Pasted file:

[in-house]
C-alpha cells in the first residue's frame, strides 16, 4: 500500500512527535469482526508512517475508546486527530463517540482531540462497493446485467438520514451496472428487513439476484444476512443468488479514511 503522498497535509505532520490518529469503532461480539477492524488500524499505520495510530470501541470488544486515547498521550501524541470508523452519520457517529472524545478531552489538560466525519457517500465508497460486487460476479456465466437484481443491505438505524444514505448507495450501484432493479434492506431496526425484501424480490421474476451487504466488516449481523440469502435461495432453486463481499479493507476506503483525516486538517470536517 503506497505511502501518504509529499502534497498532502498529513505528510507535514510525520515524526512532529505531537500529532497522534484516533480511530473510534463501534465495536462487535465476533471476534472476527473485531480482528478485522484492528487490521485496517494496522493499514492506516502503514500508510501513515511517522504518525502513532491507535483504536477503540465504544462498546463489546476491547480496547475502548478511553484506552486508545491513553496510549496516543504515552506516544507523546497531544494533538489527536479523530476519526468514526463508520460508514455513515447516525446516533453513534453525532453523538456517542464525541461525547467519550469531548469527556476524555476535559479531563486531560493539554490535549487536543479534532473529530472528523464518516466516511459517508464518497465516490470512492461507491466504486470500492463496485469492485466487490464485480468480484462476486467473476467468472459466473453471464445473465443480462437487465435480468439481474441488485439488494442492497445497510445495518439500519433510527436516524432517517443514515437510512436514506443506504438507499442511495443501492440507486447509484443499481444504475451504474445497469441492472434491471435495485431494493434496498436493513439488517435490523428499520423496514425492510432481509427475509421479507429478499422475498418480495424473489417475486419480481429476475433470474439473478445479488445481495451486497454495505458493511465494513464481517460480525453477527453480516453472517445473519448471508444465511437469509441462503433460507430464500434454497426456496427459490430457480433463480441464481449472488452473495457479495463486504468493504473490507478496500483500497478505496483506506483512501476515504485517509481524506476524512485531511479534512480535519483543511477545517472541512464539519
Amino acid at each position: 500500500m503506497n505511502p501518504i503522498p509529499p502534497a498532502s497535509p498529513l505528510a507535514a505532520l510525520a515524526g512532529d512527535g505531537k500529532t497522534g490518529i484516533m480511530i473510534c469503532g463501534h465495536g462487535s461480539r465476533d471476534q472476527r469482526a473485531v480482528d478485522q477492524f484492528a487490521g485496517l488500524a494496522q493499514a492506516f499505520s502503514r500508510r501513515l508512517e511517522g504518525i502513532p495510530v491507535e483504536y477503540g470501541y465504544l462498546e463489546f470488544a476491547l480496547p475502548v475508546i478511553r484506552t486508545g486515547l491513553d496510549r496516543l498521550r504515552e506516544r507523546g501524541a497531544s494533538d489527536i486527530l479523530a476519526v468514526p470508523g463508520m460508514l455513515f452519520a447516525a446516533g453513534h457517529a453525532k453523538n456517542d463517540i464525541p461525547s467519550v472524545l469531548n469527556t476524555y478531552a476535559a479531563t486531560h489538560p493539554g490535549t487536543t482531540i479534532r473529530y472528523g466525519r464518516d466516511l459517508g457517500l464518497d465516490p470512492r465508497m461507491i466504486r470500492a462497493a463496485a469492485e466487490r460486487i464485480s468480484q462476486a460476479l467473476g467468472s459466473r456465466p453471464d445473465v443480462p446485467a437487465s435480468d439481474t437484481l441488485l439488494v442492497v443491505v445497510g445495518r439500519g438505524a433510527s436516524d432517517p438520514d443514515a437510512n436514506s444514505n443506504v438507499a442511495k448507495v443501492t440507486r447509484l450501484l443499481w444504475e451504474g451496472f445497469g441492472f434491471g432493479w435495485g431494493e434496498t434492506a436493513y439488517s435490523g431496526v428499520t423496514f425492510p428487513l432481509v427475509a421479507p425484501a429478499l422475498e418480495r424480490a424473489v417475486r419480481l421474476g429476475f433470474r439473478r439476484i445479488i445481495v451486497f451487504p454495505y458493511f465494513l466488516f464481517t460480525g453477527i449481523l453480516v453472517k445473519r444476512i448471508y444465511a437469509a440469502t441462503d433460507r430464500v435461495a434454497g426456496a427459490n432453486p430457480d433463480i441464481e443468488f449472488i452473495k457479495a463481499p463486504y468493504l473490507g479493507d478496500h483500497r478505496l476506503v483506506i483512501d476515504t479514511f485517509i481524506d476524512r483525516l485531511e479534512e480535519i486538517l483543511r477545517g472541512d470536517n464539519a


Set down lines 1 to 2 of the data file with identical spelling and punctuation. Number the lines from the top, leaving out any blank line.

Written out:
[in-house]
C-alpha cells in the first residue's frame, strides 16, 4: 500500500512527535469482526508512517475508546486527530463517540482531540462497493446485467438520514451496472428487513439476484444476512443468488479514511 503522498497535509505532520490518529469503532461480539477492524488500524499505520495510530470501541470488544486515547498521550501524541470508523452519520457517529472524545478531552489538560466525519457517500465508497460486487460476479456465466437484481443491505438505524444514505448507495450501484432493479434492506431496526425484501424480490421474476451487504466488516449481523440469502435461495432453486463481499479493507476506503483525516486538517470536517 503506497505511502501518504509529499502534497498532502498529513505528510507535514510525520515524526512532529505531537500529532497522534484516533480511530473510534463501534465495536462487535465476533471476534472476527473485531480482528478485522484492528487490521485496517494496522493499514492506516502503514500508510501513515511517522504518525502513532491507535483504536477503540465504544462498546463489546476491547480496547475502548478511553484506552486508545491513553496510549496516543504515552506516544507523546497531544494533538489527536479523530476519526468514526463508520460508514455513515447516525446516533453513534453525532453523538456517542464525541461525547467519550469531548469527556476524555476535559479531563486531560493539554490535549487536543479534532473529530472528523464518516466516511459517508464518497465516490470512492461507491466504486470500492463496485469492485466487490464485480468480484462476486467473476467468472459466473453471464445473465443480462437487465435480468439481474441488485439488494442492497445497510445495518439500519433510527436516524432517517443514515437510512436514506443506504438507499442511495443501492440507486447509484443499481444504475451504474445497469441492472434491471435495485431494493434496498436493513439488517435490523428499520423496514425492510432481509427475509421479507429478499422475498418480495424473489417475486419480481429476475433470474439473478445479488445481495451486497454495505458493511465494513464481517460480525453477527453480516453472517445473519448471508444465511437469509441462503433460507430464500434454497426456496427459490430457480433463480441464481449472488452473495457479495463486504468493504473490507478496500483500497478505496483506506483512501476515504485517509481524506476524512485531511479534512480535519483543511477545517472541512464539519